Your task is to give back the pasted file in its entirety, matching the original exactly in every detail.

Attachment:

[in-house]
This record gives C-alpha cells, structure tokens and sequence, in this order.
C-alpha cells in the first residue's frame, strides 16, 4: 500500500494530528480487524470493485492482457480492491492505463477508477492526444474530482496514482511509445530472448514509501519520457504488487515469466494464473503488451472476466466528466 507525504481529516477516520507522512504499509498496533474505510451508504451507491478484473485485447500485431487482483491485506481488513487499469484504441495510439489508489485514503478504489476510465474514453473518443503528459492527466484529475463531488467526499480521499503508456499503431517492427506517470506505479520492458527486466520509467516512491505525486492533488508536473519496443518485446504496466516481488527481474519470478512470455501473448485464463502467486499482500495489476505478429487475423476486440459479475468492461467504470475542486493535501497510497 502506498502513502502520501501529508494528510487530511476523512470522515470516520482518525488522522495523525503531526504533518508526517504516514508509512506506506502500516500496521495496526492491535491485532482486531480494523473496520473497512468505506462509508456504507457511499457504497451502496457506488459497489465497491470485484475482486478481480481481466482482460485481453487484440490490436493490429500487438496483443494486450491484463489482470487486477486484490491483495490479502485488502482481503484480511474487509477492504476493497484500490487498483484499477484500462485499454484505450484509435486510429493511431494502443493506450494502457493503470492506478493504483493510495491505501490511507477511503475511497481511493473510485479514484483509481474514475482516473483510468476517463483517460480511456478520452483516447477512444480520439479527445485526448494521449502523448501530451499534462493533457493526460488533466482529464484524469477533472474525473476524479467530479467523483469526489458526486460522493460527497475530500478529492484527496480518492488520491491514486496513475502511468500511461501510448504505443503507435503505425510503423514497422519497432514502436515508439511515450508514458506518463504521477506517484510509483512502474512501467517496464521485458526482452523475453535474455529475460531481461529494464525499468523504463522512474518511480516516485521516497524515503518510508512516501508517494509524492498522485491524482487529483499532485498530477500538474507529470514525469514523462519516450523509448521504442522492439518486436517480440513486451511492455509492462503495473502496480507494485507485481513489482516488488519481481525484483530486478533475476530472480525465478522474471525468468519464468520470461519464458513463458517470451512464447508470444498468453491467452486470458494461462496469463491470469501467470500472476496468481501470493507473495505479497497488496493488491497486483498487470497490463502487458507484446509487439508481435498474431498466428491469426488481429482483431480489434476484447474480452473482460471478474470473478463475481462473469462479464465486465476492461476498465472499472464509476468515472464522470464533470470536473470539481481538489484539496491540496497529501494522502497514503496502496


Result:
[in-house]
This record gives C-alpha cells, structure tokens and sequence, in this order.
C-alpha cells in the first residue's frame, strides 16, 4: 500500500494530528480487524470493485492482457480492491492505463477508477492526444474530482496514482511509445530472448514509501519520457504488487515469466494464473503488451472476466466528466 507525504481529516477516520507522512504499509498496533474505510451508504451507491478484473485485447500485431487482483491485506481488513487499469484504441495510439489508489485514503478504489476510465474514453473518443503528459492527466484529475463531488467526499480521499503508456499503431517492427506517470506505479520492458527486466520509467516512491505525486492533488508536473519496443518485446504496466516481488527481474519470478512470455501473448485464463502467486499482500495489476505478429487475423476486440459479475468492461467504470475542486493535501497510497 502506498502513502502520501501529508494528510487530511476523512470522515470516520482518525488522522495523525503531526504533518508526517504516514508509512506506506502500516500496521495496526492491535491485532482486531480494523473496520473497512468505506462509508456504507457511499457504497451502496457506488459497489465497491470485484475482486478481480481481466482482460485481453487484440490490436493490429500487438496483443494486450491484463489482470487486477486484490491483495490479502485488502482481503484480511474487509477492504476493497484500490487498483484499477484500462485499454484505450484509435486510429493511431494502443493506450494502457493503470492506478493504483493510495491505501490511507477511503475511497481511493473510485479514484483509481474514475482516473483510468476517463483517460480511456478520452483516447477512444480520439479527445485526448494521449502523448501530451499534462493533457493526460488533466482529464484524469477533472474525473476524479467530479467523483469526489458526486460522493460527497475530500478529492484527496480518492488520491491514486496513475502511468500511461501510448504505443503507435503505425510503423514497422519497432514502436515508439511515450508514458506518463504521477506517484510509483512502474512501467517496464521485458526482452523475453535474455529475460531481461529494464525499468523504463522512474518511480516516485521516497524515503518510508512516501508517494509524492498522485491524482487529483499532485498530477500538474507529470514525469514523462519516450523509448521504442522492439518486436517480440513486451511492455509492462503495473502496480507494485507485481513489482516488488519481481525484483530486478533475476530472480525465478522474471525468468519464468520470461519464458513463458517470451512464447508470444498468453491467452486470458494461462496469463491470469501467470500472476496468481501470493507473495505479497497488496493488491497486483498487470497490463502487458507484446509487439508481435498474431498466428491469426488481429482483431480489434476484447474480452473482460471478474470473478463475481462473469462479464465486465476492461476498465472499472464509476468515472464522470464533470470536473470539481481538489484539496491540496497529501494522502497514503496502496